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Session 2.

Developing and
Maintaining a Formulary

Objectives
Define the formulary system concept
Understand basic formulary management principles
Describe the benefits of an effective formulary system
Identify criteria used for selection of medicines
Describe basic pharmaceutical information resources for
evaluating medicines

Outline (1)
Introduction
Formulary Management Principles
Maintaining a Formulary System
Process for Selecting New Medicines
Selection Criteria for New Medicines
Nonformulary Medicines

Outline (2)
Restricted Pharmaceutical Use
International Nonproprietary Pharmaceutical Names
Information Sources for Evaluating New Medicines
Formulary Manual
Activities
Summary

Key Definitions
FormularyA list of medicines approved for use in
the healthcare system by authorized prescribers
Formulary manualThe document that describes
medicines that are available for use in a hospital or
clinic (i.e., indications, dosage, length of treatment,
interactions, precautions, and contraindications)
Formulary systemA system of periodically
evaluating and selecting medicines for the formulary,
maintaining the formulary, and providing information
in a suitable manual or list

WHO Model Formulary (2004 and 2007)

Benefits of an Effective Formulary


System (1)
Approved and efficacious medicines that all practitioners
will have available for use
Only the most effective and safest products
Medicines have been evaluated systematically
Medicines are chosen and approved to treat the diseases of
the region or country
Physicians develop greater experience with fewer medicines

Benefits of an Effective Formulary


System (2)
Pharmaceutical therapy at lower cost
Ineffective, high-cost medicines will be excluded
from system
Availability of most effective medicines leads to
fewer visits, improved outcomes, and lower cost
Reduced inventory cost

Benefits of an Effective Formulary


System (3)
Consistent supply of medicines
Regulating the number of medicines will improve
procurement and inventory management
Economies of scale will increase availability of
essential medicines
Saving money leads to consistency in purchasing
essential medicines which in turn leads to
increased availability

Benefits of an Effective Formulary


SystemSummary
SUPPLY

Easier procurement
Lower amount of stocks
Improved quality assurance
Easier dispensing

PATIENT USE
Focused education efforts
Better compliance
Improved availability

PRESCRIBING
More experience with fewer
medicines
Irrational alternatives not
available
Focused medicine
information
ADRs easier to manage

COST
Lower prices, more
competition

Formulary Management Principles (1)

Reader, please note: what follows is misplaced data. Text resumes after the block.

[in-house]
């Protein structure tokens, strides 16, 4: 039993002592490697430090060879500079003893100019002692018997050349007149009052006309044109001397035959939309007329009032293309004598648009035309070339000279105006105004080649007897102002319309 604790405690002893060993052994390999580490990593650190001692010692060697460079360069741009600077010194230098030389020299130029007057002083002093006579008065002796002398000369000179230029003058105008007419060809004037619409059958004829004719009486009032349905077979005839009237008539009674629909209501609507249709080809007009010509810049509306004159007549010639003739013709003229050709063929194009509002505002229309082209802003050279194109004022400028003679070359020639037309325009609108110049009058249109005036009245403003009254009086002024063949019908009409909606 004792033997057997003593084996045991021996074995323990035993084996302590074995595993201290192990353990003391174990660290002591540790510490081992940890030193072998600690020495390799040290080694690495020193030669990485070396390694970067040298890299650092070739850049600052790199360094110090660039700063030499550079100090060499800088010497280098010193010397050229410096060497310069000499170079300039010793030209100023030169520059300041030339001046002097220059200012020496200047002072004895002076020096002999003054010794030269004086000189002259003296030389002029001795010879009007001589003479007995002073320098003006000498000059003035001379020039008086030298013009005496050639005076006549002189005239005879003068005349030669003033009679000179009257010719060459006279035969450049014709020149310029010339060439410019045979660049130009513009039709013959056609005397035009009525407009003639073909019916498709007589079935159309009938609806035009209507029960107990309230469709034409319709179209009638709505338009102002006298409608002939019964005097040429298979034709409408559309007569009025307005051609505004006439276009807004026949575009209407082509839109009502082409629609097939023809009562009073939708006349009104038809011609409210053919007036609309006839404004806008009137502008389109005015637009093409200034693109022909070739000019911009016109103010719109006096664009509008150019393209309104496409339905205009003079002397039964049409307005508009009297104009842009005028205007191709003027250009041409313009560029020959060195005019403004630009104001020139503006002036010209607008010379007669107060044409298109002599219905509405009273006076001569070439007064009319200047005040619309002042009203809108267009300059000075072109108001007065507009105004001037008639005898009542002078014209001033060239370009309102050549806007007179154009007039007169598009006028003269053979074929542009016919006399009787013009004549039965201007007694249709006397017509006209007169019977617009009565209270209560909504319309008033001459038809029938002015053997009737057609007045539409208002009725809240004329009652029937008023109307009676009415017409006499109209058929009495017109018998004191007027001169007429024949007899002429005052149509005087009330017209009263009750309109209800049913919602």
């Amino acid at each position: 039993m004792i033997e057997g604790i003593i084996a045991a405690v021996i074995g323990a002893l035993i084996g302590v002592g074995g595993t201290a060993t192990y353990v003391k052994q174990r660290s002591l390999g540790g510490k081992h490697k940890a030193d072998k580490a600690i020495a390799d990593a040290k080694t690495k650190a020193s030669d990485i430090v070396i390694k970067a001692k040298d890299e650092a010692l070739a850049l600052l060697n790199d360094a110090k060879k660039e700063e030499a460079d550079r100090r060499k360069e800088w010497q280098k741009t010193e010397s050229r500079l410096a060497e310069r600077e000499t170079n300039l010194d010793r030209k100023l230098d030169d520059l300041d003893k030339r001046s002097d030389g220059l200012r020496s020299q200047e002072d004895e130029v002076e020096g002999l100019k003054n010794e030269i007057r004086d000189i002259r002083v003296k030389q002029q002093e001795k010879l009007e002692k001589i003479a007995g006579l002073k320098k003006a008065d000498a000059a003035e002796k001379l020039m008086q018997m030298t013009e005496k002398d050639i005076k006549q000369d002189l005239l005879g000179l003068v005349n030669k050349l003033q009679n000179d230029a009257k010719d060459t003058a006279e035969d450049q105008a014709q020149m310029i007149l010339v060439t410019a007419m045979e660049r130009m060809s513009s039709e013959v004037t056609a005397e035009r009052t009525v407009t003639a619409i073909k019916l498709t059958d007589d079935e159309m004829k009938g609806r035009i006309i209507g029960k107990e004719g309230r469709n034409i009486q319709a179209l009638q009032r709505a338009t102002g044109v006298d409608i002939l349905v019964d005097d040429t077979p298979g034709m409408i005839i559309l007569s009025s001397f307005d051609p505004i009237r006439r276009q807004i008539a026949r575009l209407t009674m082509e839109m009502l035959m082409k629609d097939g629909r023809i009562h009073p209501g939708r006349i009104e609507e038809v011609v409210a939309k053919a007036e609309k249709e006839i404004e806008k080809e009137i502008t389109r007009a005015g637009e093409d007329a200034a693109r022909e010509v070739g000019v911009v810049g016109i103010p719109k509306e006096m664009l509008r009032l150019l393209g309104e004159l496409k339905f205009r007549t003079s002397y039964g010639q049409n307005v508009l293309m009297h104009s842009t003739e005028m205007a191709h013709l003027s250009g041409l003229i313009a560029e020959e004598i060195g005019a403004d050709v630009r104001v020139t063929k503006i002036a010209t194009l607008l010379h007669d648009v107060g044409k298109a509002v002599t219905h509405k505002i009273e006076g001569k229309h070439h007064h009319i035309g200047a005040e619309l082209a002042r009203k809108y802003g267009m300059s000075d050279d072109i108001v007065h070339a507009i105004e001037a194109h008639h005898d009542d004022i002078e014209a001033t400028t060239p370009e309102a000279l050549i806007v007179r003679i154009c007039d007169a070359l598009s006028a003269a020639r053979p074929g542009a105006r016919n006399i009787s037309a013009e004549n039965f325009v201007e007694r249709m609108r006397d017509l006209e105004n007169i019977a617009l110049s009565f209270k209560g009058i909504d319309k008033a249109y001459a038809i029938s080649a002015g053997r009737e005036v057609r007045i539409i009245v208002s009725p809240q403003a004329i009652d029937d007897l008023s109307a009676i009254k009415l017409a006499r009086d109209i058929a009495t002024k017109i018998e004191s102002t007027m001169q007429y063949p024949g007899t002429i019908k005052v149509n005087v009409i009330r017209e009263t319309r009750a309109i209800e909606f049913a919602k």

Select medicines on the basis of need (diseases and
conditions that have been identified locally)
Select medicines of choice
Maintain a limited number of medicines (avoid duplications)
Use INN (generic) names
Use combination (fixed-dose) products only in specific
proven conditions (e.g., tuberculosis)

Formulary Management Principles (2)


Use explicit selection criteria that include

Efficacy and effectiveness


Safety
Quality
Cost

Select medicines that are consistent with national


and regional formularies and standard treatment
guidelines
Restrict medicines use to appropriate practitioners

Maintaining a Formulary
Evaluate new medicine requests and deletions
regularly
Conduct a systematic review of therapeutic
groups and classes

Steps to Add or Delete a New Medicine

Steps to Evaluate a Medicine


Compile information resources
Perform evaluation using established criteria
Write medicine monograph describing the evaluation
and results
Develop formulary recommendations to present to
the DTC
Obtain expert opinion and recommendations
Make a decision at the DTC meeting
Disseminate the results of the evaluation and DTC
recommendations

Criteria for Evaluating and Selecting


Medicines for Formulary (1)

Disease patterns
Efficacy and effectiveness
Safety
Quality (pharmaceutical products and suppliers)

Criteria for Evaluating and Selecting


Medicines for Formulary (2)
Cost and cost-effectiveness of the medicine
Well-known medicines
Health system personnel and expertise
available to manage the medicine
Financial resources available to buy the
medicine

Nonformulary Medicines
Open formularies
Closed formularies
Management of nonformulary medicines
Limit number of nonformulary medicines
Limit access
Keep a register of all requests for nonformulary
medicines (medicine name, quantity, indication)
Review frequently and discuss in DTC meetings

Restricted Medicines (1)


Medicines to be used by specific staff or for
specific conditions only
Defined and enforced by the DTC
Necessary to control the use of medicines that
should only be used by medical staff with
specialized skills
Monitor carefully to ensure the appropriate use

Restricted Medicines (2)


Examples
Certain antimicrobials for infectious
disease specialists
Antipsychotic medicines for mental health
professionals
Antineoplastic products for oncologists and
internal medicine specialists

International Nonproprietary Names